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It seems like only four years ago I was reading article after article about curling and its surprising popularity during the 2002 Winter Olympics in Salt Lake City.

Many of my L.A. friends asked me about the rules and strategies of the game, me being the local representative and source of information about anything taking place near or on frozen water.

I would dutifully lie my head off like I knew what I was talking about.  No, I mean, I would fill them in on the nuances of the sport, explaining that it started a way for some of the more overweight settlers to participate in a sporting event that they could do while holding a skin of mead in one hand, a sport that involved getting to yell a lot without also being punched.

And now the Canadians have won the gold medal and once again curling will have a very short, very high spike in popularity before it fades away for another four years.  It’s like the groundhog of the Olympics, getting a brief period of sun and then settling into the cold again.

What I don’t understand, really, is why it has to fade away so entirely.  Because the people I talk to about the sport, they get genuinely involved in watching it.  It’s an easy sport to grasp, and an easy sport to start playing.  I’ve played it, and it’s genuinely fun for everyone in a way that other Olympic events aren’t.  No one does smiles while doing skeleton, for example.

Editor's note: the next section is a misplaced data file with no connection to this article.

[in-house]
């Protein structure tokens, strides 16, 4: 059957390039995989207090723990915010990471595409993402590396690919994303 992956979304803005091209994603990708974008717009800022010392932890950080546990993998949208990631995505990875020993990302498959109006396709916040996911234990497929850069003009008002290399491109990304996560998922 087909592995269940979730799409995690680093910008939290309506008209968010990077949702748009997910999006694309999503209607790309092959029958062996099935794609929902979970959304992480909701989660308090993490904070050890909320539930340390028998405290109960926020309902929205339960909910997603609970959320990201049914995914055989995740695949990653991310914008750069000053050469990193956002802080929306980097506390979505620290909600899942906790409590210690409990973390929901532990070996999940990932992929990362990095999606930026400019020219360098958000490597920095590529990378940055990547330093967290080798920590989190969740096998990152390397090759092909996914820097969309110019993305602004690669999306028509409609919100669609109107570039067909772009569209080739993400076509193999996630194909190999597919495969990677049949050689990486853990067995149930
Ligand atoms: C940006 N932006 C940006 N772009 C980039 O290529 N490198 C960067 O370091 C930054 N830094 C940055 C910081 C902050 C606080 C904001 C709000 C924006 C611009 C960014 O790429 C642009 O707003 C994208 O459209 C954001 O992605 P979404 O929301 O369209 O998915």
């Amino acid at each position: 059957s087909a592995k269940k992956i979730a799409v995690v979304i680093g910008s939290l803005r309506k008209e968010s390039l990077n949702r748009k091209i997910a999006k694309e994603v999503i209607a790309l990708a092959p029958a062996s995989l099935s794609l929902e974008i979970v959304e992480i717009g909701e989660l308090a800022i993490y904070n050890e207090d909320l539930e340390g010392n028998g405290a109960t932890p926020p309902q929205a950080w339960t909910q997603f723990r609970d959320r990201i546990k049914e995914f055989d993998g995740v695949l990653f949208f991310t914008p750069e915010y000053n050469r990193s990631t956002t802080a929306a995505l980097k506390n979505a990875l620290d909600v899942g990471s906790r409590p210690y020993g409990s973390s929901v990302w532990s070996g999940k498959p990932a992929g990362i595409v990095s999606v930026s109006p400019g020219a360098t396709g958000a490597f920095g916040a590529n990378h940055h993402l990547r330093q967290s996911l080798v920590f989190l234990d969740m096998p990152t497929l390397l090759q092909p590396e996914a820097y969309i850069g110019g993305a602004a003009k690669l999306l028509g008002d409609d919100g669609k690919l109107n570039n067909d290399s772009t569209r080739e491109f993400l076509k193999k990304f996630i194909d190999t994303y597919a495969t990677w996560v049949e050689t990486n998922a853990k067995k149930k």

I think one key to its popularity is that almost anyone can picture himself (or herself—Canadian women have done extremely well the past two games) playing a round of curling, in a way that people can’t picture themselves, say, speed skating.  And the other factor is it’s a team sport, which adds to drama.

I suppose, though, that the truth is there aren’t enough places where you can actually curl.  It’s not like a hockey rink that you can just set up in any park—you really need to groom and control the ice, and few people are going to haul curling rocks around in the trunk of their car when they head to practice.

So curling’s growth (or lack of it) is more a matter of the sport itself than people’s interest in it.  Which is a shame, but also kind of good, because it means that I get to keep my title as “Person who Knows All Sorts of Things About Curling that Can’t Easily Be Verified” for another four years.



 
 

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Overheard

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“Live a good life. If there are gods and they are just, then they will not care how devout you have been, but will welcome you based on the virtues you have lived by. If there are gods, but unjust, then you should not want to worship them. If there are no gods, then you will be gone, but will have lived a noble life that will live on in the memories of your loved ones.”

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“I play with variables constantly.”

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